Investing in real estate can be very lucrative, which is why many entrepreneurs consider it a viable option. For example, suppose you’re considering getting into real estate and forming a limited liability company (LLC). In that case, you should know that it’s a business entity that offers benefits and many potential concerns.
Read on to learn how to form a real estate LLC and whether it’s the best fit for you and your business.
What Is an LLC?
An LLC is a popular business structure for startup companies due to its many benefits. An LLC provides personal liability protection, for example, so your assets are not at risk if your business is sued or cannot pay its debts.
Also, an LLC is a “pass-through entity” in taxes, meaning that the LLC itself is not taxed. Instead, income passes through the company to the LLC owners or members, who report it on their tax returns.
LLCs also offer flexibility in management, as there are few requirements regarding organizational structure.
Benefits of an LLC for Real Estate Investments
The liability protection provided by an LLC protects you from personal liability if disputes arise over the property itself or if someone is injured on the property.
The LLC can also protect the property to an extent, as a creditor or lawsuit party cannot force the sale of the property to recover their funds. They can, however, place a lien on the property.
A corporation is also an option for your real estate business, but an LLC offers a tax advantage. As stated above, LLCs are pass-through entities, meaning the LLC is not taxed. On the other hand, a corporation is subject to corporate taxes, and dividends paid to shareholders are also taxed, referred to as double taxation.
Drawbacks of an LLC for Real Estate Investments
When you buy properties under your LLC, they will be in the LLC’s name and become assets of the business. However, financing properties in the name of an LLC is not always easy, and some types of loans, such as FHA loans, are only available to individuals.
Also, sometimes lenders charge higher interest rates for properties owned by a business. Finally, if you need to transfer the ownership of a property either from the LLC to you or from you to the LLC, it may trigger a due-on-sale clause in the loan, requiring additional financing.
How to Form a Real Estate LLC
Starting a real estate LLC is nearly the same as setting up an LLC for any other business. You’ll just need to include specific language in the operating agreement about how properties are purchased and how ownership is determined.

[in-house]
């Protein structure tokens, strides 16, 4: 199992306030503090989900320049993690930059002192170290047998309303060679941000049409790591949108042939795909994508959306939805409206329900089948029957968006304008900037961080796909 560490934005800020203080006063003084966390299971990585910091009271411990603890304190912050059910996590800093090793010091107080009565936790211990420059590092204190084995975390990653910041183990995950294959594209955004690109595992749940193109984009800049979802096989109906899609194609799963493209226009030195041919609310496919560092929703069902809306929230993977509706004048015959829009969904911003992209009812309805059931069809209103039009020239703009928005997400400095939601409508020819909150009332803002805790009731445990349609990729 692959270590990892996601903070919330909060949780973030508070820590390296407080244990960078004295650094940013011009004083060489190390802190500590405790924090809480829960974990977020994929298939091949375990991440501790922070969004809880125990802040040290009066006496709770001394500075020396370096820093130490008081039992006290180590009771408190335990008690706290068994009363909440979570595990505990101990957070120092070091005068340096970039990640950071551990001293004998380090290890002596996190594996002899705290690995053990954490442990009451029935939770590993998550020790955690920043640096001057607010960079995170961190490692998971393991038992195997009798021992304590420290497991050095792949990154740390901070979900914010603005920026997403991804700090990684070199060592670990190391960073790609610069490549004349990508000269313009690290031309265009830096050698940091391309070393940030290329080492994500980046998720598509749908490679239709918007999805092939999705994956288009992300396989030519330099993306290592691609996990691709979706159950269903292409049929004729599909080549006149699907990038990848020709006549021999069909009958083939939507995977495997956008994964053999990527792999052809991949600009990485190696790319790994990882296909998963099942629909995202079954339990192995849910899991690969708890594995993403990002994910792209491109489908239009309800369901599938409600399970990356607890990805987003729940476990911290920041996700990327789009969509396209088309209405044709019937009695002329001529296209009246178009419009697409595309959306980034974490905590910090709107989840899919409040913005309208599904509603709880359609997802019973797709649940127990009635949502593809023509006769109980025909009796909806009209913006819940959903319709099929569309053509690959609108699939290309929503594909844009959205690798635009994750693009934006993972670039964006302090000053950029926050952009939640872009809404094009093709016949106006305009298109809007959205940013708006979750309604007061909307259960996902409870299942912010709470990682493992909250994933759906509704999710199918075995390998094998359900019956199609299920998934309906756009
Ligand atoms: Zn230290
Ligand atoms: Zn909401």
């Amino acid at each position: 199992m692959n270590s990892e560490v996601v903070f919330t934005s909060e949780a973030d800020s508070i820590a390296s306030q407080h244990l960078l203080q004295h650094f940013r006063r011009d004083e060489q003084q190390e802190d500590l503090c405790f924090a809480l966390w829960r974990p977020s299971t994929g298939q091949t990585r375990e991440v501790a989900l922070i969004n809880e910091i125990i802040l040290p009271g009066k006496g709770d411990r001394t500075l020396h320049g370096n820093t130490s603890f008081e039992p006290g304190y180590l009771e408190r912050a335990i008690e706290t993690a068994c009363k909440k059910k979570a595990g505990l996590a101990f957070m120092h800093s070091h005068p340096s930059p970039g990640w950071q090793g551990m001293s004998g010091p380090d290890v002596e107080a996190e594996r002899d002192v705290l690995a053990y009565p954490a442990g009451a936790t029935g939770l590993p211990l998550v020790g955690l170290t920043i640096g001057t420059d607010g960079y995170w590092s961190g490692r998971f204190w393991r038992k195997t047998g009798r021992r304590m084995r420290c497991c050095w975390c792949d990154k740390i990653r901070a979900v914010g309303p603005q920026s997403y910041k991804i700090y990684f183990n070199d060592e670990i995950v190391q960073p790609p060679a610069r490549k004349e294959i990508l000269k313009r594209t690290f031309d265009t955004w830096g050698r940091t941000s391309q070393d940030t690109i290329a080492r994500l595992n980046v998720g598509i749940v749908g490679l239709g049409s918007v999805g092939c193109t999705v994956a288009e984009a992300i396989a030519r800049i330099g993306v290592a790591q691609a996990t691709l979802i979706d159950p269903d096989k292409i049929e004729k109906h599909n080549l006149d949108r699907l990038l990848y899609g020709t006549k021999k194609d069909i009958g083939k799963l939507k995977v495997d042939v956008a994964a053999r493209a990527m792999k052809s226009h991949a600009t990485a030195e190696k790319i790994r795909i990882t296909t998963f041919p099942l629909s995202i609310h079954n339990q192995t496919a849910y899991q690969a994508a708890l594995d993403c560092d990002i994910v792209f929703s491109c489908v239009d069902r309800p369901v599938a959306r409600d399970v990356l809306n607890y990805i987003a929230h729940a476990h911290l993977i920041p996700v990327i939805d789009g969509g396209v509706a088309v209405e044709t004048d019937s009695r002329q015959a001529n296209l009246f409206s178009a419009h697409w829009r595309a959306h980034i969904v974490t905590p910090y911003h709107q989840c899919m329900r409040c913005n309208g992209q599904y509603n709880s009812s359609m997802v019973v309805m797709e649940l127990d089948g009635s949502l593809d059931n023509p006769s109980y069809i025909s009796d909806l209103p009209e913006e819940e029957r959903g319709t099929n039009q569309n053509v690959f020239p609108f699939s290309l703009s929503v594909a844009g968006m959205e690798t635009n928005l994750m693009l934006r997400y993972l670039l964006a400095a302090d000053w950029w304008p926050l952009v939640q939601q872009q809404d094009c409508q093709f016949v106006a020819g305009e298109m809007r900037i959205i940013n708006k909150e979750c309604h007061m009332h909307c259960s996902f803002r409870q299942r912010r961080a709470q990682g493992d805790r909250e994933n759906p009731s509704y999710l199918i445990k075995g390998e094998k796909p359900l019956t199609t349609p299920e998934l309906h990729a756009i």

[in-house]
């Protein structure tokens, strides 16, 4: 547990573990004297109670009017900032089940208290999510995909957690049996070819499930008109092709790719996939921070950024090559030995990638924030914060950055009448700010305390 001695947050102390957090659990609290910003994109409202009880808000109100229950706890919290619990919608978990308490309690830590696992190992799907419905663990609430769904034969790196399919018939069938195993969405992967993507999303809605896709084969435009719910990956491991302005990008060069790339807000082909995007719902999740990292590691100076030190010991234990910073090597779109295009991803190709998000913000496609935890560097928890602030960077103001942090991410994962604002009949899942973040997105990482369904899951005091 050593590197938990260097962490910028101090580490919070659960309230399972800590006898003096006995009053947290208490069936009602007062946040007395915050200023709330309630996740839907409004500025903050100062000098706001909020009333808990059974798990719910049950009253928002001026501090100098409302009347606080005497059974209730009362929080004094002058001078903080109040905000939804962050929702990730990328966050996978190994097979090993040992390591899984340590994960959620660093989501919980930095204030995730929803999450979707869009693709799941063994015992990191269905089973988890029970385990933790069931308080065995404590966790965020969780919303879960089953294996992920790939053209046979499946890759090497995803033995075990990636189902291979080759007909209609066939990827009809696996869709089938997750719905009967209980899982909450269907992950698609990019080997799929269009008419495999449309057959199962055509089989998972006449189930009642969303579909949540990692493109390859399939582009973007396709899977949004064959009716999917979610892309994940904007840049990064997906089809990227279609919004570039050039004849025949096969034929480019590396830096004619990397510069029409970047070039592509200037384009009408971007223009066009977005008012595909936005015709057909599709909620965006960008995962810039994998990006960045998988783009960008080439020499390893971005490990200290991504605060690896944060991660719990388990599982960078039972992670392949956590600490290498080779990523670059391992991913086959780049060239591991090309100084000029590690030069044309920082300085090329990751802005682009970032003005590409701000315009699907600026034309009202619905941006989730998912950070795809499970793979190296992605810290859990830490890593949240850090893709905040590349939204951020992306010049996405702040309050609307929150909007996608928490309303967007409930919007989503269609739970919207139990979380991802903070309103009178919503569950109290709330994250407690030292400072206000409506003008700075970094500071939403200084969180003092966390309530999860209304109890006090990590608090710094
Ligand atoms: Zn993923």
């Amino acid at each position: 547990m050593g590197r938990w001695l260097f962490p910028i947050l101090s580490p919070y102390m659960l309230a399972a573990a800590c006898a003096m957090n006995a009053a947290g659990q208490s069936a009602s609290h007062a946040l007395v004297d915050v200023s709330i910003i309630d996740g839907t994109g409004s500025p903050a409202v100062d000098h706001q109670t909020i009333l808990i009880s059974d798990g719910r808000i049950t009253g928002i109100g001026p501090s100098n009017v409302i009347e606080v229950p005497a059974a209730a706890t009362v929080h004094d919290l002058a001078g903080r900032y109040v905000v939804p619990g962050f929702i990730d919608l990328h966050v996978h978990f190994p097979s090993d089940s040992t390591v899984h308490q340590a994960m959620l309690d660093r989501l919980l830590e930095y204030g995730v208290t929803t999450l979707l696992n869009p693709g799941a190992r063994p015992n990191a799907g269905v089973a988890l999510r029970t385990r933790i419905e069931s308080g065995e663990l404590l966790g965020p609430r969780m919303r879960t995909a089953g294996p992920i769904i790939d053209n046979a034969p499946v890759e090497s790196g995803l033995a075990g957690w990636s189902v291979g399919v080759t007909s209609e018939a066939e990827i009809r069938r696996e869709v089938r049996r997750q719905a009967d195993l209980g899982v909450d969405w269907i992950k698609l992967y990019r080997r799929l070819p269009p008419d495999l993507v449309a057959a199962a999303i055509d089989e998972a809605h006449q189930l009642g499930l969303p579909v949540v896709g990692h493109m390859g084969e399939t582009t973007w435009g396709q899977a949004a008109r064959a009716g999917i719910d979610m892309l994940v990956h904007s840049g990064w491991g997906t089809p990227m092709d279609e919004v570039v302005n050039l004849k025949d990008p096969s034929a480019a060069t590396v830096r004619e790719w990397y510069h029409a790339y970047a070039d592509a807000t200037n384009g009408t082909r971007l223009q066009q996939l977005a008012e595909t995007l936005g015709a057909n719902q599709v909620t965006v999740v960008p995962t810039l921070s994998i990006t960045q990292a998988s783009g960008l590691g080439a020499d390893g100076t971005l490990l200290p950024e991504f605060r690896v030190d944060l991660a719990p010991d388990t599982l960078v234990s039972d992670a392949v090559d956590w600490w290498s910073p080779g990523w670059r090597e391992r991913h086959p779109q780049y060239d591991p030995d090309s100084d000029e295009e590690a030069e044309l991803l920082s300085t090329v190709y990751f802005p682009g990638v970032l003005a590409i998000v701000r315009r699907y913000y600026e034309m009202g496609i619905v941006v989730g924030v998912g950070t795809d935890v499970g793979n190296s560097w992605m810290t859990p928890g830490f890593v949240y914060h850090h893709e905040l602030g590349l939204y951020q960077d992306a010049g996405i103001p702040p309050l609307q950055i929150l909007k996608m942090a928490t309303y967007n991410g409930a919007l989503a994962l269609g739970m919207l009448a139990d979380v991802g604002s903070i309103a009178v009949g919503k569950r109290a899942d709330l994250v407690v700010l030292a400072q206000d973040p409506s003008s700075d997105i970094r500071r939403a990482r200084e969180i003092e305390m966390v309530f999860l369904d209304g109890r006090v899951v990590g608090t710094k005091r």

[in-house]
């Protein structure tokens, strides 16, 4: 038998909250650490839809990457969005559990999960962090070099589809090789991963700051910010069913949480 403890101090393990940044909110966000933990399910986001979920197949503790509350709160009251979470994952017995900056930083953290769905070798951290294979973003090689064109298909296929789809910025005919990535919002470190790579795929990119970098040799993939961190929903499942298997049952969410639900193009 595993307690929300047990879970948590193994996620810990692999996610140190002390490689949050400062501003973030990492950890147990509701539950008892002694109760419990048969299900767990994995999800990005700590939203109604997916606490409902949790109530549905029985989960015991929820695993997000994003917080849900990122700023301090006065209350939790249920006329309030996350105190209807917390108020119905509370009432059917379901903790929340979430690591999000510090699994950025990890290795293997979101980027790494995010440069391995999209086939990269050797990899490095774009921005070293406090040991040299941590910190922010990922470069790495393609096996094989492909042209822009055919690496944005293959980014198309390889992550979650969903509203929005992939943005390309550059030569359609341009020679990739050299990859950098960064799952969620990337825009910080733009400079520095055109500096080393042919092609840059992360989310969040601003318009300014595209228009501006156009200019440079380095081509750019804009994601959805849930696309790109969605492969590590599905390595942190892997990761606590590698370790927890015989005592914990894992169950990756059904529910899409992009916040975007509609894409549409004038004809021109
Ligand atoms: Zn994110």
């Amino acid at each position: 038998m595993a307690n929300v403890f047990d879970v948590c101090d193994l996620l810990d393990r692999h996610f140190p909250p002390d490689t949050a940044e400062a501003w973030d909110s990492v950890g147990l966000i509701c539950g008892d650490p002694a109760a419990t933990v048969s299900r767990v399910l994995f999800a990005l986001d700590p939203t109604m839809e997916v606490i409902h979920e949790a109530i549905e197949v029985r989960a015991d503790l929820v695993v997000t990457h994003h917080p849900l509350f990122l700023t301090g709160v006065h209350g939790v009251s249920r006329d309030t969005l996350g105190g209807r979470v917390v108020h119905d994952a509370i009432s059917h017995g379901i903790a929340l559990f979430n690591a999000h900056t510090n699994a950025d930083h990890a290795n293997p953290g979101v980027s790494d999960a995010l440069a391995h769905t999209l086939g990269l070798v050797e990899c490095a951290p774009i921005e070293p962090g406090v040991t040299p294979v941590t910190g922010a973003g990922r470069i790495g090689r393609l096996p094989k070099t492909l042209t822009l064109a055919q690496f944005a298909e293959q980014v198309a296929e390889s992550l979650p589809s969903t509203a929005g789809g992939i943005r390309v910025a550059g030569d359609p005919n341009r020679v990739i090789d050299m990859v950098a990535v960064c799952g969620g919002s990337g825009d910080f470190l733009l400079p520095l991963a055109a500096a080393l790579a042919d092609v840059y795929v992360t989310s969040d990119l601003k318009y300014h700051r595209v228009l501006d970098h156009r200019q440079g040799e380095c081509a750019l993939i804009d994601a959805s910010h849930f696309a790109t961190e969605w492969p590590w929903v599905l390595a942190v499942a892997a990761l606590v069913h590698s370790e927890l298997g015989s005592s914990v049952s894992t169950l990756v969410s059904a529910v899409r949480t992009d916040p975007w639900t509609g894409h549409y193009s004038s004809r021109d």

1. Name Your Real Estate LLC
Naming your real estate investing business can take time and effort. You need a name that’s unique and easy to remember and conveys what your business does. You also need it to be SEO-friendly so that it can easily be found on Google. To choose a name, you can try a few different methods:
- Ask people you know for suggestions
- Use an online business name generator
- Brainstorm some ideas and ask family and friends for their opinion
Your business name is your business identity, and the first impression people will have of your company, so take care with this step of the LLC formation process.
Once you have a few business name ideas, you’ll want to ensure they’re available. First, do a business name search on your state’s relevant website, usually the Secretary of State’s website. You’ll also need to check your state’s LLC naming regulations to ensure you comply.
Next, you’ll need to make sure the name is not trademarked. Then, check with the US Patent and Trademark Office to ensure the name is available nationally.
You should also check to see if the domain name is available, which you can do on a site like GoDaddy. For example, you’ll want a .com domain name rather than .org or .co to give your business domain more credibility.
Once you know it’s available, you can reserve the name with your state using their name reservation form.
2. Select a Registered Agent
Most states require that you appoint a registered agent for your LLC. A registered agent is a person or company authorized to accept official correspondence for your business, such as legal, tax, or financial documents.
A registered agent ensures your business stays in compliance with state laws. In addition, the registered agent’s job is to ensure no important notices or documents are missed.
In most states, a member of the LLC can be the registered agent, or you can choose an individual that meets your state requirements. Generally, the requirements are that the registered agent:
- Be 18 years or older
- Have a physical address in the state
- Be available during regular business hours
- If the agent is a business, it’s registered to operate in the state
Some states have more specific requirements, so check the rules in your state.
Many business owners hire a registered agent service to ensure all important documents are received and addressed in a timely manner. A registered agent service also offers convenience.
If you choose to be your registered agent, you’ll have to be available at your registered agent’s address during regular business hours. However, a registered agent service will allow you the flexibility to run and grow your business wherever you need to be.
3. Determine Your Management Structure
Members or managers can manage LLCs. In a member-managed LLC, members handle all management duties. In a manager-managed LLC, non-member employees oversee operations and management duties.
Note that with a manager-managed LLC, a member can be a manager, but only in cooperation with another manager who is not a member.
Member-managed LLCs generally work best for LLCs with few members, all of whom can take an active role in day-to-day operations. Conversely, manager-managed LLCs are best for LLCs with multiple members, some of whom want to be “silent” or passive members and not involved in day-to-day operations.
Most LLCs are member-managed, as they are small businesses that cannot afford a management team.